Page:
Four-Arched Limestone Bridge

One of the most striking and picturesque sights in Tuam is Shop Street Bridge. Its presence in Tuam must be valued as there are not many of its type and beauty in existence in Ireland. The four-arched stone bridge with a span of around 30 metres is a focal point in the town and it is flanked on either side with old Mill buildings and other buildings of immense Architectural and Heritage value. On the downstream side of the bridge there are green banks of land with mature deciduous trees that can be accessed by a path that links Shop Street and Chapel Lane. These areas have been landscaped and maintained over the years and the provision of some park seats provides an opportunity for the passer-by to take a break in this peaceful and tranquil haven.

The bridge was built in the 1730ís and considering that it is almost 300 years in existence it is a tribute to the quality of the workmanship carried out by the craftsmen of that time. Originally the four arches of the bridge took the flow of the River Nanny. At present only three of the arches have a flow of water. Before the bridge was built there was a ford in this place. As time went on Shop Street became the main street in the town and so the need for a bridge was apparent to cater for increased volumes of traffic [pedestrian and horse drawn vehicles] and the evolution of the motorcar. The parapet walls were not part of the bridge originally and in the middle of the 18th century they were constructed in the present position.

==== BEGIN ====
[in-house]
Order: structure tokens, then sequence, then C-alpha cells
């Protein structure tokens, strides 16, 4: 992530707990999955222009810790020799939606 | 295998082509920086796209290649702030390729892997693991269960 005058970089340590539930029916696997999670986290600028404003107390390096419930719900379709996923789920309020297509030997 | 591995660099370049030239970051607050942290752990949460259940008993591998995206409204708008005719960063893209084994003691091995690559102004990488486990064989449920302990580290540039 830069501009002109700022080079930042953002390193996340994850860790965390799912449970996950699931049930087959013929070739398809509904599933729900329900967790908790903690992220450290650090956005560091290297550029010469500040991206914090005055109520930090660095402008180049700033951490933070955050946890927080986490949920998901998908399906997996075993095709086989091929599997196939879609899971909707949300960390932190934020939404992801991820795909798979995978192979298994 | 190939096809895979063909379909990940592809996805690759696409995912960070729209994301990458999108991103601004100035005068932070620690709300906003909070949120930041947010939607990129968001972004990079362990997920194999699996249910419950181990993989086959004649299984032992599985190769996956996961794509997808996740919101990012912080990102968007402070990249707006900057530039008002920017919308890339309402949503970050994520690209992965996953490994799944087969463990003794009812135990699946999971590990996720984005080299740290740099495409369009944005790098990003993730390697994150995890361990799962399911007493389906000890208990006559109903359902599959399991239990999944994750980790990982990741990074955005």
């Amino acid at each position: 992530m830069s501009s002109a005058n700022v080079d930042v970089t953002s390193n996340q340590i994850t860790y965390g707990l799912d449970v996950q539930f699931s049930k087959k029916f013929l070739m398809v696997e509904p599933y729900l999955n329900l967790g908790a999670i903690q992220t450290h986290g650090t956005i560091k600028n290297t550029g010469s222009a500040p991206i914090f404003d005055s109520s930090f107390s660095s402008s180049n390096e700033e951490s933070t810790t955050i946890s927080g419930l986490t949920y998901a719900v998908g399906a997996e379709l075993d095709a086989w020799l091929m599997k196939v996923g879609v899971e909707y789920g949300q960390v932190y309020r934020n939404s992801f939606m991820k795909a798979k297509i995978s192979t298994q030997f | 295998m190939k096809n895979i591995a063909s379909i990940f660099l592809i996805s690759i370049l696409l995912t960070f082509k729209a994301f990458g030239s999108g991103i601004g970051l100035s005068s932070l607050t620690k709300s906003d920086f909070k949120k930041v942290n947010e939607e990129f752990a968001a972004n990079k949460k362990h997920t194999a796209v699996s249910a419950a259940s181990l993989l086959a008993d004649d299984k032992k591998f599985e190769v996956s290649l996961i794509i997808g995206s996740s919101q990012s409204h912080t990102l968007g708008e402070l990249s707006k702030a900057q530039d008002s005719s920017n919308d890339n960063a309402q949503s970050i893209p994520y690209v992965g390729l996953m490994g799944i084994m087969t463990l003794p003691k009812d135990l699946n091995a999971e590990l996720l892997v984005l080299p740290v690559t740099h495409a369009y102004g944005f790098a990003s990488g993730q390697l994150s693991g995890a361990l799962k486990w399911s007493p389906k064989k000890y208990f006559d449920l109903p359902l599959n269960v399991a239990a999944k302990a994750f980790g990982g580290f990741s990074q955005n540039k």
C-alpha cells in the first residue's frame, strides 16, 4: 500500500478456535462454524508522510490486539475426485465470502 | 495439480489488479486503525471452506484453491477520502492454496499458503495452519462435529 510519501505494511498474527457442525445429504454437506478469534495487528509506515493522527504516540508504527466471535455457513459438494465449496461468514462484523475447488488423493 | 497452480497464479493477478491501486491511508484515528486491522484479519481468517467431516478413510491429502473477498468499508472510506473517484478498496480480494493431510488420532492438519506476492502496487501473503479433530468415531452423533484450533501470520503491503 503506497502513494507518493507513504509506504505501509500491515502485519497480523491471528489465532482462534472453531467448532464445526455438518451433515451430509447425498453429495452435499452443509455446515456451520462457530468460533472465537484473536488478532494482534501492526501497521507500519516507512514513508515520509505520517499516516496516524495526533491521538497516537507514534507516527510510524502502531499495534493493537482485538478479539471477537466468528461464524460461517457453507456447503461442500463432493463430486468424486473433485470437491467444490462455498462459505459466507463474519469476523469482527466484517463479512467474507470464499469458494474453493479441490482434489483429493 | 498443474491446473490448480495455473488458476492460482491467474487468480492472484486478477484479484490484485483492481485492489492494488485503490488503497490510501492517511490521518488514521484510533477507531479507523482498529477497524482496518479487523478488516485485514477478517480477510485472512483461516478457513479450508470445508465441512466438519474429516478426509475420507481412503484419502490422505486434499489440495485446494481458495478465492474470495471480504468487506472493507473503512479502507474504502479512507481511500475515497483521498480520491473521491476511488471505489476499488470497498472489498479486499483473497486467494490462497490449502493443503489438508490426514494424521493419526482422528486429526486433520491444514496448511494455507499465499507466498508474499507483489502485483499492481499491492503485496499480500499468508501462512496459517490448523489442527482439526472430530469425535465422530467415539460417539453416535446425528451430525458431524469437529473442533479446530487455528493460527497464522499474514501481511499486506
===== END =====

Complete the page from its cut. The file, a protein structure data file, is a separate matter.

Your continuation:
Blakes of Ballyglunin gave the materials for the construction of the parapet walls to the Town Commissioners. On the upstream side of the bridge the parapet consists of cut limestone copingstones supported by a balustrade of sixty-four cast iron pedestals and eight cut stone piers on a cut limestone stringcourse over a stub wall. The opposite parapet has forty-two cast iron pedestals and six cut stone piers on a cut limestone over a stub wall. Stephens Foundry in Galway made the cast iron pedestals and they have withstood the test of time well.

The Four-Arched Bridge, Shop Street.

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